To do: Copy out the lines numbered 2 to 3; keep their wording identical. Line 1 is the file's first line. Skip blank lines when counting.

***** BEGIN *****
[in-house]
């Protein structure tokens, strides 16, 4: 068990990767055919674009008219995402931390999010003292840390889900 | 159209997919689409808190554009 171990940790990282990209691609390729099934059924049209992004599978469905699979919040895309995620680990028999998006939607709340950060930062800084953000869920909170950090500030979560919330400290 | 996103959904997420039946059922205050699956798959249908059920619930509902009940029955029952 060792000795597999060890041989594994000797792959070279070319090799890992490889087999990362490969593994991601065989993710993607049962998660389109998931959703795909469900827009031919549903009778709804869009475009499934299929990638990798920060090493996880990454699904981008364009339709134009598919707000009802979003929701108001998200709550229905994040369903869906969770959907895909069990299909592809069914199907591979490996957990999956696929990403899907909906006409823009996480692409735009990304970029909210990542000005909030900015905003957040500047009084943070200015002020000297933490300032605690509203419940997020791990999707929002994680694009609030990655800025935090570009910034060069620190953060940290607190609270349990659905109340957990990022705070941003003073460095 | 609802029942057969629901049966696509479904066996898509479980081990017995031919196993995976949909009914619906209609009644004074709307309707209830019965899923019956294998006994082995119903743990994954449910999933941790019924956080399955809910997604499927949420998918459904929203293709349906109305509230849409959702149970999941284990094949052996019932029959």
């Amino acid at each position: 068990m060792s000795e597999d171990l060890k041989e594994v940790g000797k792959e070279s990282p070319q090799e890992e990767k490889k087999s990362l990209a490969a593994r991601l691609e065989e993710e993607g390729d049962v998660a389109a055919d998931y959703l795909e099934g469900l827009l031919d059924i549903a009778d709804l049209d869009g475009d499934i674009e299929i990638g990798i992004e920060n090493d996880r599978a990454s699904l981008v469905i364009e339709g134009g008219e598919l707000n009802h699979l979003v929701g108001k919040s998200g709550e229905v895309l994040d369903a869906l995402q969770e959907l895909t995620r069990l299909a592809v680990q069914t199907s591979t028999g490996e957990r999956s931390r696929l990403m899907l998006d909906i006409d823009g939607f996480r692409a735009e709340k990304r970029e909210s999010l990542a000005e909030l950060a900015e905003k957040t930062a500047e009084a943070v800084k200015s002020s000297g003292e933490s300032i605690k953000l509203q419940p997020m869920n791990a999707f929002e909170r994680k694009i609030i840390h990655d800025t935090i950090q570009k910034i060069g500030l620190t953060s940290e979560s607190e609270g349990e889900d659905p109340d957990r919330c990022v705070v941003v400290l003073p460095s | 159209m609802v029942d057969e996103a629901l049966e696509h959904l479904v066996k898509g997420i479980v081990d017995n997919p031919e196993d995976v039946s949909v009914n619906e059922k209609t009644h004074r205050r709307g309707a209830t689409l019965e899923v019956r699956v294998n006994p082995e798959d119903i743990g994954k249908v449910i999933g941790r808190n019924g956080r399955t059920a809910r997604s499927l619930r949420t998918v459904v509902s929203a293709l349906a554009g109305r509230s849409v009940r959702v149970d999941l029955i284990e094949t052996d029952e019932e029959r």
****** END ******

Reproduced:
């Protein structure tokens, strides 16, 4: 068990990767055919674009008219995402931390999010003292840390889900 | 159209997919689409808190554009 171990940790990282990209691609390729099934059924049209992004599978469905699979919040895309995620680990028999998006939607709340950060930062800084953000869920909170950090500030979560919330400290 | 996103959904997420039946059922205050699956798959249908059920619930509902009940029955029952 060792000795597999060890041989594994000797792959070279070319090799890992490889087999990362490969593994991601065989993710993607049962998660389109998931959703795909469900827009031919549903009778709804869009475009499934299929990638990798920060090493996880990454699904981008364009339709134009598919707000009802979003929701108001998200709550229905994040369903869906969770959907895909069990299909592809069914199907591979490996957990999956696929990403899907909906006409823009996480692409735009990304970029909210990542000005909030900015905003957040500047009084943070200015002020000297933490300032605690509203419940997020791990999707929002994680694009609030990655800025935090570009910034060069620190953060940290607190609270349990659905109340957990990022705070941003003073460095 | 609802029942057969629901049966696509479904066996898509479980081990017995031919196993995976949909009914619906209609009644004074709307309707209830019965899923019956294998006994082995119903743990994954449910999933941790019924956080399955809910997604499927949420998918459904929203293709349906109305509230849409959702149970999941284990094949052996019932029959």
């Amino acid at each position: 068990m060792s000795e597999d171990l060890k041989e594994v940790g000797k792959e070279s990282p070319q090799e890992e990767k490889k087999s990362l990209a490969a593994r991601l691609e065989e993710e993607g390729d049962v998660a389109a055919d998931y959703l795909e099934g469900l827009l031919d059924i549903a009778d709804l049209d869009g475009d499934i674009e299929i990638g990798i992004e920060n090493d996880r599978a990454s699904l981008v469905i364009e339709g134009g008219e598919l707000n009802h699979l979003v929701g108001k919040s998200g709550e229905v895309l994040d369903a869906l995402q969770e959907l895909t995620r069990l299909a592809v680990q069914t199907s591979t028999g490996e957990r999956s931390r696929l990403m899907l998006d909906i006409d823009g939607f996480r692409a735009e709340k990304r970029e909210s999010l990542a000005e909030l950060a900015e905003k957040t930062a500047e009084a943070v800084k200015s002020s000297g003292e933490s300032i605690k953000l509203q419940p997020m869920n791990a999707f929002e909170r994680k694009i609030i840390h990655d800025t935090i950090q570009k910034i060069g500030l620190t953060s940290e979560s607190e609270g349990e889900d659905p109340d957990r919330c990022v705070v941003v400290l003073p460095s | 159209m609802v029942d057969e996103a629901l049966e696509h959904l479904v066996k898509g997420i479980v081990d017995n997919p031919e196993d995976v039946s949909v009914n619906e059922k209609t009644h004074r205050r709307g309707a209830t689409l019965e899923v019956r699956v294998n006994p082995e798959d119903i743990g994954k249908v449910i999933g941790r808190n019924g956080r399955t059920a809910r997604s499927l619930r949420t998918v459904v509902s929203a293709l349906a554009g109305r509230s849409v009940r959702v149970d999941l029955i284990e094949t052996d029952e019932e029959r």